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Between Light and Shadows

BELIEVERS. By Charles Baxter . Pantheon: 288 pp., $23

March 30, 1997|FREDERICK BUSCH | Frederick Busch is the author, among other books, of "Girls." He is the Fairchild Professor of Literature at Colgate University

Charles Baxter, known for the wisdom in his fiction and the feelings evoked by his prose, may be thought of as an artist only of the spirit, responding, say, to the season, to a perceived mood, to the smell of the river or the light in the sky. But this collection of seven stories and a novella will remind us that he is an exemplary writer because he works in persuasive solidities, in what is actual, in what, when dropped into water, displaces it up and into the air.

So, of his protagonist Kit in the story "The Cure for Love," Baxter writes: "Because spring had hit Chicago, and sunlight had given this particular Saturday morning a light fever, and because her black mood was making her soul sore, she decided to get on the Chicago Transit Authority bus and read Ovid while she rode to the suburbs and back."

A morning with "a light fever" caused by sunlight? A woman whose soul is "sore" because of her black mood?

You aren't certain, but you think Baxter's right. You've known mornings when sun along the sidewalk or up the trunk of a tree has made you blue, and aren't the blues what you have on a morning with a light fever? So you read along, but it's not that simple. You cannot not read along with Baxter. And then he has you, for he is a master of what's actual and he shows you "a smudgy semi-clean window" on the bus, the "tattered jackets and gummy spotted clothes" of passengers, the "hollow and stoned and vacant-eyed" people who sit around Kit, "men who worked in carwashes, women who worked in diners."

As in the beginning of another story, "Reincarnation," where he writes, "the last of the light flowed through the west windows over the radiators, and over the boards on the radiators, and the house plants on the boards"--he creates his imagery from stuff, the things of the world, actual-seeming objects, which fiction writers note and from which they build moments and people.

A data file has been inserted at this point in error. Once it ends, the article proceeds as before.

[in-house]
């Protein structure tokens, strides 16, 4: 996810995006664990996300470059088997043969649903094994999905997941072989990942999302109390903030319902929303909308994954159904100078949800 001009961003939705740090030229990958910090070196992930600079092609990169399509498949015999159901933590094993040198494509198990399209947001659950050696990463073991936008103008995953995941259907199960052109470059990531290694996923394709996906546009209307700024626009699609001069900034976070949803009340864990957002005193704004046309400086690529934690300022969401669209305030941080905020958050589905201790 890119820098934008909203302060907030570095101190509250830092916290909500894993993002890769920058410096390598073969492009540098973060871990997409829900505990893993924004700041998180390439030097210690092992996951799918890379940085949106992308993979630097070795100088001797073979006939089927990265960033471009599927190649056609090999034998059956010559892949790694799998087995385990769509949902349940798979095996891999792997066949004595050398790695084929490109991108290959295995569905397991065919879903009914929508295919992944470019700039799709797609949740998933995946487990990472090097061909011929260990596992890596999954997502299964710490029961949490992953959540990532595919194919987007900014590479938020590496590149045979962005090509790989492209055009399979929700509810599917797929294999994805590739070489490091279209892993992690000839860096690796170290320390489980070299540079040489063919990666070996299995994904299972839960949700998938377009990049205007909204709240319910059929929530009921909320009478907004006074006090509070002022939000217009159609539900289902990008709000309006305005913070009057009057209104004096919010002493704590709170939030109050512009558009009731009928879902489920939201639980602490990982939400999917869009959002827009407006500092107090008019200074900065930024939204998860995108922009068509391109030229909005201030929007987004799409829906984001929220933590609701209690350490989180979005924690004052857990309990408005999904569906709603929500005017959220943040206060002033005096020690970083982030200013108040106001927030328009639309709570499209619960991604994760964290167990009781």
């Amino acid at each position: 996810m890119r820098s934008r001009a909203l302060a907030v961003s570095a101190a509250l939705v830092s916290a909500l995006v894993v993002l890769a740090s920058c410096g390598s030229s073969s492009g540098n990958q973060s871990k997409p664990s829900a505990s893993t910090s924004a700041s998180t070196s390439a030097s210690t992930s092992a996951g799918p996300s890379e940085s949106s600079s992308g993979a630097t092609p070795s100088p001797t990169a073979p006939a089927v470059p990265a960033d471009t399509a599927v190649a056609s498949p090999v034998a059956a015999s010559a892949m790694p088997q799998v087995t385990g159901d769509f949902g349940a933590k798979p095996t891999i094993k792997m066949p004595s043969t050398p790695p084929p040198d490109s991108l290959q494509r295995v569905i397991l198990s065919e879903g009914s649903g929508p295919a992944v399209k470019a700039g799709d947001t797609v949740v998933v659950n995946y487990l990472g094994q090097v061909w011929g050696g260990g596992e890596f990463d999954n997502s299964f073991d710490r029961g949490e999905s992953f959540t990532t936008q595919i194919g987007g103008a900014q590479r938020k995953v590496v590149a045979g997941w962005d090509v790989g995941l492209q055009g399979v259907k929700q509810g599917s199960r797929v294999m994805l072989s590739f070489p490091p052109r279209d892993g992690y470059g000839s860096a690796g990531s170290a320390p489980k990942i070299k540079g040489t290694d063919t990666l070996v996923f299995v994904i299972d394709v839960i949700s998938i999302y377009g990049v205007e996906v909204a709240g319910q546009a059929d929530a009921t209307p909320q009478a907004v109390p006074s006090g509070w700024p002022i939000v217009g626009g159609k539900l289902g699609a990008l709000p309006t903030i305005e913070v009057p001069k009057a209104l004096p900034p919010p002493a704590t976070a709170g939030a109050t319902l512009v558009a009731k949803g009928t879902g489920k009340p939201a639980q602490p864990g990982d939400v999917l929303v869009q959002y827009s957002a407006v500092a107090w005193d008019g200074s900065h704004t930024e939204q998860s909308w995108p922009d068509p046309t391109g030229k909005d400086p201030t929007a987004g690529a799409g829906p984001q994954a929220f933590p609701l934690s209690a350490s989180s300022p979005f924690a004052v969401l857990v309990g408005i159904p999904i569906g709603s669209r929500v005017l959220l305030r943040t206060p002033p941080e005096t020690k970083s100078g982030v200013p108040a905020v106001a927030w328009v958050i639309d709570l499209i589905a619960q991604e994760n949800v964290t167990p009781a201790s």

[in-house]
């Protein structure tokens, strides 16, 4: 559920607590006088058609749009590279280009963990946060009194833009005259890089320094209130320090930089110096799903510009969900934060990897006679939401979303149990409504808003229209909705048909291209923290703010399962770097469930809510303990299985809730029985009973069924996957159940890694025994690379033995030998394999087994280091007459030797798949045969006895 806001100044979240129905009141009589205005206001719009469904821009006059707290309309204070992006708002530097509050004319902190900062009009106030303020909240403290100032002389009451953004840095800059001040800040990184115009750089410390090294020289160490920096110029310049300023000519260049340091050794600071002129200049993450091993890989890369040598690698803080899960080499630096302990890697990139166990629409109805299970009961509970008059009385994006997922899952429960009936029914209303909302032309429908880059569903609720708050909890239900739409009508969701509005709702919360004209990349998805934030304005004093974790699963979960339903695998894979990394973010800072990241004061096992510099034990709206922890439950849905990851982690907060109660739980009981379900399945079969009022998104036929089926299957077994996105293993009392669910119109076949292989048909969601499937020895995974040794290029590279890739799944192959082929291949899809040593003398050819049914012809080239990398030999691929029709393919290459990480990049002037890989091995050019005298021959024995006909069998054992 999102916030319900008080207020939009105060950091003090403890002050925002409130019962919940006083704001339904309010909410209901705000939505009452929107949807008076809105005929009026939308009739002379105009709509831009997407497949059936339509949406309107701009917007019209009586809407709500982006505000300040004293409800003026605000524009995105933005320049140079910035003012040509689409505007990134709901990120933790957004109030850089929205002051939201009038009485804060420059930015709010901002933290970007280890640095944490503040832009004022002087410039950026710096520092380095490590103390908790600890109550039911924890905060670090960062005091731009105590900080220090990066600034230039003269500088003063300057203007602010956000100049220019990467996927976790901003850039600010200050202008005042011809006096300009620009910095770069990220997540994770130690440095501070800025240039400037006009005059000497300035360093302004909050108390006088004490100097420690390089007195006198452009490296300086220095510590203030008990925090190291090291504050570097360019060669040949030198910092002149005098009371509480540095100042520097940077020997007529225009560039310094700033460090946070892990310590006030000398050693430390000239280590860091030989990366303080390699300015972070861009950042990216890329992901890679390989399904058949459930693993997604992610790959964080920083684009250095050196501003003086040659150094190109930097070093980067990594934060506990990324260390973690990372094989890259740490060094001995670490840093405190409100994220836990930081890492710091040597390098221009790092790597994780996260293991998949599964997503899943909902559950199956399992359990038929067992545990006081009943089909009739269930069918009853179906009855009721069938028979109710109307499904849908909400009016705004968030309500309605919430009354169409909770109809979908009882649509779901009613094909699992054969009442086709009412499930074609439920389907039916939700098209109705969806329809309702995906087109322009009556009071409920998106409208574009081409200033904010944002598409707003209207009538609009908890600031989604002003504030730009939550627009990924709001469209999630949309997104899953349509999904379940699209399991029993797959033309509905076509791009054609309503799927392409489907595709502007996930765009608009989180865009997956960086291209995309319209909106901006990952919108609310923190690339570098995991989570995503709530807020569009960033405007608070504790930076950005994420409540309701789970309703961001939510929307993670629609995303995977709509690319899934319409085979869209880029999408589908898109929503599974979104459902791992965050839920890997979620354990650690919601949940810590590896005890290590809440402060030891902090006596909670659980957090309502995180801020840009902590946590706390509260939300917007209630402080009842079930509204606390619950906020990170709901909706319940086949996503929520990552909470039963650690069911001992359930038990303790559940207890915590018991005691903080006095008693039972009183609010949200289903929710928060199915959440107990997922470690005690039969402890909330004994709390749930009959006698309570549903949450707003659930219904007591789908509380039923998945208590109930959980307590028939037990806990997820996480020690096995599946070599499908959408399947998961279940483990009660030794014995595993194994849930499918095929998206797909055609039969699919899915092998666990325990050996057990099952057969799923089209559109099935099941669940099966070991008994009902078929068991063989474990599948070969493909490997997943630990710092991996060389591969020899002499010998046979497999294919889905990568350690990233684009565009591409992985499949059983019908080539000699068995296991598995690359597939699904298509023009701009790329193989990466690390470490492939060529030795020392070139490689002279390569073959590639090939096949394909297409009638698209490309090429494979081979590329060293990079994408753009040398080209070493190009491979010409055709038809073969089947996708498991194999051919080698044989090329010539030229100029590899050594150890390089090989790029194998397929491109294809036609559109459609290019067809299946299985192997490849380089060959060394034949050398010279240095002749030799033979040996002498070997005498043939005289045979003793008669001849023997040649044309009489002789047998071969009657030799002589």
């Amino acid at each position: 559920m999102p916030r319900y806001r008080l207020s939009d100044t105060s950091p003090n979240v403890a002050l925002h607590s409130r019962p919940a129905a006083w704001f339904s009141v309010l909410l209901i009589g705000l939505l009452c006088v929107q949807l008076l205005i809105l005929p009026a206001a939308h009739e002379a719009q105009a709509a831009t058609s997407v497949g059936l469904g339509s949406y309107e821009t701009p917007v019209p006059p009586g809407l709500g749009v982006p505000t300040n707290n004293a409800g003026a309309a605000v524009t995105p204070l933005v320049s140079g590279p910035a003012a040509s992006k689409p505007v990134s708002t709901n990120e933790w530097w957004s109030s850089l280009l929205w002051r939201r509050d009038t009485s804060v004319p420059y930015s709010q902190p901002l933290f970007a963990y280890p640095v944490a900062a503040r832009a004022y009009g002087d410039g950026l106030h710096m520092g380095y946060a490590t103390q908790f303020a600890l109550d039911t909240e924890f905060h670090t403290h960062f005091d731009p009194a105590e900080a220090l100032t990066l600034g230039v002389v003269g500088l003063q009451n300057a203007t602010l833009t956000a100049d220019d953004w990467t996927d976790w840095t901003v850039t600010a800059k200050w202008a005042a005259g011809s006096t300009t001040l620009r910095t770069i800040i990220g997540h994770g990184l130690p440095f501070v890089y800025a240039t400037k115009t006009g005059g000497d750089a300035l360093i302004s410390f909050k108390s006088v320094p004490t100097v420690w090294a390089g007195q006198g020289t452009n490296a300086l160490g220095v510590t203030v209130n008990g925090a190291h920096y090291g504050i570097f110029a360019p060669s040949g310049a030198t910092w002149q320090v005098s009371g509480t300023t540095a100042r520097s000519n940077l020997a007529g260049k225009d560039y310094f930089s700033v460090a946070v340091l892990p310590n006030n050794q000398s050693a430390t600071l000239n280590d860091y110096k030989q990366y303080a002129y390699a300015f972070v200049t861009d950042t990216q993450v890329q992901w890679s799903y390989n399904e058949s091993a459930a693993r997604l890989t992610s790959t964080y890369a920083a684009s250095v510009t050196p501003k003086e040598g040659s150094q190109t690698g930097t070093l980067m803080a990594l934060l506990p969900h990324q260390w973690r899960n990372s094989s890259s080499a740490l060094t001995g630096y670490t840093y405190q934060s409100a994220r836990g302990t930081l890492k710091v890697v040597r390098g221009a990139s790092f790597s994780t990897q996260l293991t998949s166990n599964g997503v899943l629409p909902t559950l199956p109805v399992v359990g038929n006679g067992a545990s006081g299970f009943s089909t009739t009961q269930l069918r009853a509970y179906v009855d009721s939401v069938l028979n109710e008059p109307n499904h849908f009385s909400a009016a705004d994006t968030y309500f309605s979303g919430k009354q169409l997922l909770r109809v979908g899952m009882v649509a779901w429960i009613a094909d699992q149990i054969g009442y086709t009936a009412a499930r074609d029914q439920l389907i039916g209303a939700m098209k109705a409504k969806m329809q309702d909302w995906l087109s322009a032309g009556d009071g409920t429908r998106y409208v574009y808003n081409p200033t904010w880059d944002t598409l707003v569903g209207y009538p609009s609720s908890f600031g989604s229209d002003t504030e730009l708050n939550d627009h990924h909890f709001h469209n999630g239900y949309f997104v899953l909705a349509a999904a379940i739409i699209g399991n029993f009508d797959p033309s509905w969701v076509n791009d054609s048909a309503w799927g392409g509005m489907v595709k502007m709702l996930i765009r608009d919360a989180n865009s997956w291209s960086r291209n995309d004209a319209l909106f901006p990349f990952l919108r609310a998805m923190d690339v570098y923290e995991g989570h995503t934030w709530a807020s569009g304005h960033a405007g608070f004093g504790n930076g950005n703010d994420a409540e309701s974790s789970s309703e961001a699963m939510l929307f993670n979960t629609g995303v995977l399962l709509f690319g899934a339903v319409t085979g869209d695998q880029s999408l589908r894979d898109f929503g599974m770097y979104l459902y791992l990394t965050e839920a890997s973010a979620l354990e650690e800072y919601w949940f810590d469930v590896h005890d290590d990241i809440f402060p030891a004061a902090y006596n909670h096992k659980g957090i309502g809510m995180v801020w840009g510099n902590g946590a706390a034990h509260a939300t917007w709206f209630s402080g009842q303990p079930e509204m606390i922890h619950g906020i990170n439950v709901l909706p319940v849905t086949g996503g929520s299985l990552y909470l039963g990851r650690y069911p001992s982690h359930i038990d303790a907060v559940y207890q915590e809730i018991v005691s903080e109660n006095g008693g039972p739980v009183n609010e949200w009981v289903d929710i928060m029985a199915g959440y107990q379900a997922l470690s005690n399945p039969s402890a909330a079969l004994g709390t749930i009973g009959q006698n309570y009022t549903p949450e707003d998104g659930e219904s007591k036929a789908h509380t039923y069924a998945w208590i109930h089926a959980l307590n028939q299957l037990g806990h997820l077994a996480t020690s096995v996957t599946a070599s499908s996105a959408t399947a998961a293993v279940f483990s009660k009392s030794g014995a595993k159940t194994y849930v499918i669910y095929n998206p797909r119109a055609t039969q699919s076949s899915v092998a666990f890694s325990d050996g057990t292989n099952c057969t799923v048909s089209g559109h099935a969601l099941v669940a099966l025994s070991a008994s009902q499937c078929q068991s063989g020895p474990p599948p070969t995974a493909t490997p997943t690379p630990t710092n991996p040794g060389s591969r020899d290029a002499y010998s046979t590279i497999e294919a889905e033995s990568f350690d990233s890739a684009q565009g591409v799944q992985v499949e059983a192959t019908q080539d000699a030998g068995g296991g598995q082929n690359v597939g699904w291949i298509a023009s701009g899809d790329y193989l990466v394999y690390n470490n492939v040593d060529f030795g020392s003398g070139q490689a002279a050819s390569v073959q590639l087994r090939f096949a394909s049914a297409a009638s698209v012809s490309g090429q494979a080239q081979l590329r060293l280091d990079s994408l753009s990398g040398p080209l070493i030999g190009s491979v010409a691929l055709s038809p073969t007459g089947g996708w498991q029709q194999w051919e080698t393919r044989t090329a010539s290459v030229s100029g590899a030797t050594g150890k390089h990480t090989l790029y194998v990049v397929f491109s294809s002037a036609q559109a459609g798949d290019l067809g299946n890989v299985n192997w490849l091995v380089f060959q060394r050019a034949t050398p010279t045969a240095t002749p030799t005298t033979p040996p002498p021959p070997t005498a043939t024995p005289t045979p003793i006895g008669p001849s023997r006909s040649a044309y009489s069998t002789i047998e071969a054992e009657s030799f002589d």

Baxter understands how (in "The Cure for Love") a woman may conduct a dialogue with Ovid and find Lake Michigan "abjectly picturesque," but he is never content to reside in the abstract. His characters are creatures of the solid world, and Kit, riven by love and by loss, standing stunned on the street in Chicago, her wild bus ride done, nevertheless cannot help noting a mad old woman with only one lens in her glasses and the reflection in that lens of an orange neon light.

Baxter is a student of light (among his novels: "First Light" and "Shadow Play"), and he makes lovely language of it. In "Saul and Patsy Are in Labor," a newborn baby's expression, along with a nurse's smile, "sunspot" near the mother's heart; "the huge overhead delivery room light goes out, like a sigh." He creates the language: the noun "sunspot" becomes a verb, while a visual image, the light on the ceiling, goes out in audile terms. We know that breezes make a sail flap or luff, but it is Baxter who sees how light, through curtains, comes "luffing in the window." The language he makes is not precious or academic. It is right. Only the great chefs know how to combine, as Baxter combines the effects of the senses, the sweet with the sour, the fierce with the cool, the visual with the auditory.

And he is a student of opposing elements. In story after story, we find the world of the characters divided. These are contemplative, self-studying characters who look up to find themselves caught in a moment that they know, if they can seize it, will define them. And they work hard to capture themselves. In "The Next Building I Plan to Bomb," one character says that he works in a bank and he knows that "if you're harmless you get killed and eaten." Another character replies, "That's back in the country of acting out," and the terms of division are declared. "The Cure for Love" divides Kit's world into the life of those who are at home as opposed to the life of those who are in exile. In "Time Exposure," Irene sees a world of apocalyptic bedlam set to rest by the birth of her children: "All that prized calamity was just another story." In the novella, "Believers," the narrator says of his father, a former priest, that God left him. "And my father was given this world, the one we live in, for all the good it would do him." Every world in this book is divided, as the thoughtful characters are divided against themselves.

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